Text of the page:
I have an embarrassing habit. Whenever I go see an engaging movie that features some kind of unique skill set or sect of special knowledge, I become temporarily convinced that that skill set or special knowledge is something I was born to acquire. The most recent example came in the form of a delightfully mind-boggling, partially mystical but wholly enthralling film about the world of professional magicians, Now You See Me. I came home that Friday night and naturally spent the entirety of my Saturday learning beginners card tricks which I am proud to say I will be able to bewilder small children with at my cousin’s wedding in two weeks. The point is, however, that the story-telling, visual spectacle, and intellectual dazzling – the pure joy of the craft – expressed in this film temporarily made me want to quit my job and become a magician.
Don’t worry, folks, I realized that due to my lack of manual dexterity and/or an even mildly convincing poker face, I should probably stick to my day job. It did get me thinking about Movie Magic, though. That mystical capability of a good movie to almost physically transport you into another world and quite literally transport you into a new state of mind – and I immediately recognized the feeling as that same 1.21 Gigawatt jolt of inspirational energy I get when I’ve had a really great museum session. This is what I’ve deemed Museum Magic and it does, in fact, share many common traits with it’s more familiar cinematic counterpart.
First and foremost, Museum Magic, like Movie Magic never assumes that any topic is ‘inherently boring’ or ‘off limits.’ For goodness sake, one of the greatest films of all time, armed with only twelve men and a locked door, convinced entire generations to maybe,possibly not blow off jury duty this time! One of the most ubiquitous documentaries in the world is an 80 minute single-file walk through a white wasteland with a group of decidedly non-english-speaking penguins; and Rotten Tomatoes’ Number 1 Documentary Film is the story of a 45 minute tight-wire walk. While not glamorous on paper, each of these films had their audience transfixed by using drama, design, rhythm, and simply a careful study of each of the aspects that make each activity beautiful.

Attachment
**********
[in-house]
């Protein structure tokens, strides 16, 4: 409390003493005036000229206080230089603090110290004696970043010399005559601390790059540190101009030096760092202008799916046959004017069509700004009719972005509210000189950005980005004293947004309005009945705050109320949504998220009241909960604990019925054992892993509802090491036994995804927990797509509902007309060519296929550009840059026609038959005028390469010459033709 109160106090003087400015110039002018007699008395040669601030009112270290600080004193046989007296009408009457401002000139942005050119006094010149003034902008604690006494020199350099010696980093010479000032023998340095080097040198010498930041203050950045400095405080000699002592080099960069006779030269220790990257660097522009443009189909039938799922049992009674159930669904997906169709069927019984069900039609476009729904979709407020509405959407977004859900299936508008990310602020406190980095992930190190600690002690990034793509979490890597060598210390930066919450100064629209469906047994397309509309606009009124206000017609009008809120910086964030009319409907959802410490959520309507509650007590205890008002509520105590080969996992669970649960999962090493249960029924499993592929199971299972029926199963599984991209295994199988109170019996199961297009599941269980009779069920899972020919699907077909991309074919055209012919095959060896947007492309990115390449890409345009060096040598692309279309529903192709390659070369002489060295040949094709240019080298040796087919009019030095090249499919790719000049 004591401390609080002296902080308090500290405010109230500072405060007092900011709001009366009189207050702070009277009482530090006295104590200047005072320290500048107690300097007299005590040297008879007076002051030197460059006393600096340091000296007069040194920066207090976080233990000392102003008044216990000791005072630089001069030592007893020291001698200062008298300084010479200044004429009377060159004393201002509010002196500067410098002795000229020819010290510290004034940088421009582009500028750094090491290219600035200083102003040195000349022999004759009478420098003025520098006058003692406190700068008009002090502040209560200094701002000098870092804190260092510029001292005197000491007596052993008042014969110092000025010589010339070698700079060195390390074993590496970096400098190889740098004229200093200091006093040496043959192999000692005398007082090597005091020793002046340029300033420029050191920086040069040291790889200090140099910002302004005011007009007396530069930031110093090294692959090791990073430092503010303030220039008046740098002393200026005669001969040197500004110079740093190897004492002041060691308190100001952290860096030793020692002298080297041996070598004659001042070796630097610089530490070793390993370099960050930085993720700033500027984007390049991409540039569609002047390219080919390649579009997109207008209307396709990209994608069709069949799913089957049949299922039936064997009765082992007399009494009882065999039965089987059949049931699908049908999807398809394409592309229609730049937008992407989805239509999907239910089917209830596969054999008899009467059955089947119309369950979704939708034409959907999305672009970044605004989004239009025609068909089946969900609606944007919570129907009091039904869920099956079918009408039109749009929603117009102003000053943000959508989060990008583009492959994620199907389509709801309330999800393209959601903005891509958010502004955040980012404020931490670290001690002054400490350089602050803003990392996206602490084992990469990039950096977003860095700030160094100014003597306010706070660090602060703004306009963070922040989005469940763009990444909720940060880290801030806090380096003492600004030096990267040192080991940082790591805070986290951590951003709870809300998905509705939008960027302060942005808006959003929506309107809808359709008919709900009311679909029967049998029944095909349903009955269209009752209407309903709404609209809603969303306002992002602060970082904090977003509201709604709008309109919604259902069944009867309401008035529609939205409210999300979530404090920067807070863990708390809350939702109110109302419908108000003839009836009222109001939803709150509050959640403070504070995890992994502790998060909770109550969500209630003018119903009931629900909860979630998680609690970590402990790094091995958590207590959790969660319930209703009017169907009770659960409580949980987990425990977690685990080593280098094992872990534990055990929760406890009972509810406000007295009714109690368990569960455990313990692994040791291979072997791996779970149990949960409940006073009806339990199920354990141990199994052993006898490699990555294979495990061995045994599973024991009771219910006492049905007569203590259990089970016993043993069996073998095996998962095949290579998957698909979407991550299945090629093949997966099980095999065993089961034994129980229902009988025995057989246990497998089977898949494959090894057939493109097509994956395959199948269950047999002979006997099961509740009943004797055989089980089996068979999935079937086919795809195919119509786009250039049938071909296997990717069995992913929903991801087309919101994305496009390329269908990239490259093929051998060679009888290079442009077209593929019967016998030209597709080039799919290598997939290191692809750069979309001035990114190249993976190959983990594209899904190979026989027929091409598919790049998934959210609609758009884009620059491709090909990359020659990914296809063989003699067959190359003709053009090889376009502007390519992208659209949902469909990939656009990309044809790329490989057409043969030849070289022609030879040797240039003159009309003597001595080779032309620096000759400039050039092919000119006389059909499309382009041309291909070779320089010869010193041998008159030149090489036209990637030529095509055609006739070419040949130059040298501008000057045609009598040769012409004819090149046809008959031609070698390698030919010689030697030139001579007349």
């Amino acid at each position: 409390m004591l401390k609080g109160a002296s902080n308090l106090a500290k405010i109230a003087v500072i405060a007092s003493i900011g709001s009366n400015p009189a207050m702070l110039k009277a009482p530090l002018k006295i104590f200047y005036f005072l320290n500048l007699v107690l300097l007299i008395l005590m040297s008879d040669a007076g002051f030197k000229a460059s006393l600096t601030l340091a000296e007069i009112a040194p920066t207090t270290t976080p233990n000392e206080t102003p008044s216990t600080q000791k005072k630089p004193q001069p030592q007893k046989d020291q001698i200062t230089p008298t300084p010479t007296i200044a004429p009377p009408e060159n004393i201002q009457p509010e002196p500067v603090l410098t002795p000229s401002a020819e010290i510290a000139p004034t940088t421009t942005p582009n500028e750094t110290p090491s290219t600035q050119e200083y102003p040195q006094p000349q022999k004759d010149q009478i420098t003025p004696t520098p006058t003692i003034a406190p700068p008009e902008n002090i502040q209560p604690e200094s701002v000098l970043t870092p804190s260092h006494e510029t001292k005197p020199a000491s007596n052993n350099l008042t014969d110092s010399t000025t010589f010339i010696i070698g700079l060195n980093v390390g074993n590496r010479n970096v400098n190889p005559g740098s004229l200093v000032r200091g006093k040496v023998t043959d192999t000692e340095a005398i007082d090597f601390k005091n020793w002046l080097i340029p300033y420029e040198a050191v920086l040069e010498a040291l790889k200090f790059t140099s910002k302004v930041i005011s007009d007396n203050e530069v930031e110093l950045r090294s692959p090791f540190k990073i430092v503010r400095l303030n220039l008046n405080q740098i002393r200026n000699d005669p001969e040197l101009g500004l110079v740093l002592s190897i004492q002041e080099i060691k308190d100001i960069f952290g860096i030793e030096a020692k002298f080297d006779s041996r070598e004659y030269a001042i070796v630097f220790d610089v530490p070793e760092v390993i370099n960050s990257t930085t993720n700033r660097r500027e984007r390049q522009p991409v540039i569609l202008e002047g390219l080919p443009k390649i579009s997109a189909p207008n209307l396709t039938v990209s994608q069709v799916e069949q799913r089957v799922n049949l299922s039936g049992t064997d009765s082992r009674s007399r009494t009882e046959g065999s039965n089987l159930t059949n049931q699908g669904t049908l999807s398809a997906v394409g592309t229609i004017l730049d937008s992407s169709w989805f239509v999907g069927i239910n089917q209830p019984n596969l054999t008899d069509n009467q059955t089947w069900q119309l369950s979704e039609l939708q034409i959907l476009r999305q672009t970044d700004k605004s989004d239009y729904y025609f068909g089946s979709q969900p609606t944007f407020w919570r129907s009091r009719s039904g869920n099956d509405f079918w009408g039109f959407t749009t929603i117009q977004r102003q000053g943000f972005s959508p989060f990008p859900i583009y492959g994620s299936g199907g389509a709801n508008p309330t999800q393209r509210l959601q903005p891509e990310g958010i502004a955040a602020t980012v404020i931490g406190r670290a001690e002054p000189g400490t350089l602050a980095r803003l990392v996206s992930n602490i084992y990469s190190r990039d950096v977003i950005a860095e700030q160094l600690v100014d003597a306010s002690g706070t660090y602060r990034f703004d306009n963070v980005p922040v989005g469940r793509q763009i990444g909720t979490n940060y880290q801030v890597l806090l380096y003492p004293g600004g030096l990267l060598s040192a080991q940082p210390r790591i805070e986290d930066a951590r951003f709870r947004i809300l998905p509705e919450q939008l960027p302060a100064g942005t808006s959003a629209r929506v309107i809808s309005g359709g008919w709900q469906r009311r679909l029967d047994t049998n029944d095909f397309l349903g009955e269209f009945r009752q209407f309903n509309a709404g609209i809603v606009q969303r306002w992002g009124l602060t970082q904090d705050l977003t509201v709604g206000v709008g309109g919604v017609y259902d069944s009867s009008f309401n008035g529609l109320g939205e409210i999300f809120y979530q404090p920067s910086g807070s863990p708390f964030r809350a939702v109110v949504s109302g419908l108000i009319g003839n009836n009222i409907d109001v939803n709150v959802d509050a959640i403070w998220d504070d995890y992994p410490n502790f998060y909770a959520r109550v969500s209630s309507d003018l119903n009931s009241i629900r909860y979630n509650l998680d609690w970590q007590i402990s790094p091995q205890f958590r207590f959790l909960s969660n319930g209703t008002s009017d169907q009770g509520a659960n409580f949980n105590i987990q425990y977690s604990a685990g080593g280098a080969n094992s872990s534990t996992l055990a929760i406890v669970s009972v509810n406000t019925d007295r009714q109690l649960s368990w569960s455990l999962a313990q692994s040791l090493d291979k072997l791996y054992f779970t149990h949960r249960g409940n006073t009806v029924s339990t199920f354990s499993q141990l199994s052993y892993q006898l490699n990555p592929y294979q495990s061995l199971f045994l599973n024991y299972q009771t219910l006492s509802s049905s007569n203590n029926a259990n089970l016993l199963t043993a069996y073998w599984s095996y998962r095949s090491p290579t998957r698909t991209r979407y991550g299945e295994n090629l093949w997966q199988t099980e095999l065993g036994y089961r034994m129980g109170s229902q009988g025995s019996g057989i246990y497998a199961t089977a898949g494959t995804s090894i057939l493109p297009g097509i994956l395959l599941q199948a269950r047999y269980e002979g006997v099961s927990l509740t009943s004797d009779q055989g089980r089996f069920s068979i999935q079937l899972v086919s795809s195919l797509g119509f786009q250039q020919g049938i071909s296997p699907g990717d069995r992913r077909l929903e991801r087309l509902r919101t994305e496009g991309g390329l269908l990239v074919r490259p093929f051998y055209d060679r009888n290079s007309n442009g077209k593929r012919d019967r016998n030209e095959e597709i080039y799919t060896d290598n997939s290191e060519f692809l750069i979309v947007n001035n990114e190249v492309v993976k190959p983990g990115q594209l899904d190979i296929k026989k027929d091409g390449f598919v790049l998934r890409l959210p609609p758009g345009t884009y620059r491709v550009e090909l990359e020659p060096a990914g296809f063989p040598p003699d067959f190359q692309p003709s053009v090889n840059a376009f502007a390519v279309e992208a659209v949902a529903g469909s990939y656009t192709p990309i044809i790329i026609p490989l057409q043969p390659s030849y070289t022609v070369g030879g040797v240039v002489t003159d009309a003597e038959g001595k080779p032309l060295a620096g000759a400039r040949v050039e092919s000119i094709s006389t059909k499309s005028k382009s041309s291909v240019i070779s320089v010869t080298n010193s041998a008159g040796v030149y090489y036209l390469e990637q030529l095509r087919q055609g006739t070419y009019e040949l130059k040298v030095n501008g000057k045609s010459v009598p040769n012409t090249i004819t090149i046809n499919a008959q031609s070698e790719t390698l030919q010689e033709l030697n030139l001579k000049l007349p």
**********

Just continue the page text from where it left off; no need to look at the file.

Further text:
On one hand, the artists have already done the heavy lifting in this arena, having observed the world and picked out those unique moments, shapes, colors, and customs and presented them with skill and a discerning eye.
On the other hand, we museum educators have the unique privilege of being able to view these works in vast groupings. We choose, like a director, which pieces we want to focus on and equate. We can create an experience with just as much drama, just as much action, and just as much inspiration as any blockbuster or documentary. We can not only convince our pupils to pick up a paintbrush, but we can literally illustrate the shocking twists and turns of the French Revolution, show them the vast landscapes of the Netherlands, and open their eyes to the interworkings of a mind 50 years ago or 300 years ago. We get to poke and prod at malleable minds until something clicks.
I want every single man, woman, and child that comes on a tour or reads a label to walk out wanting to be an expert in something they’d never thought about before. I want them to go home and click on Wikipedia links until 2am. I want them to go visit a library (maybe for the first time in their lives!) and pick up the dustiest, most forsaken book they can find. And of course, I would love if they wouldn’t mind picking up a paintbrush in the process and letting me tell their story a few years down the line….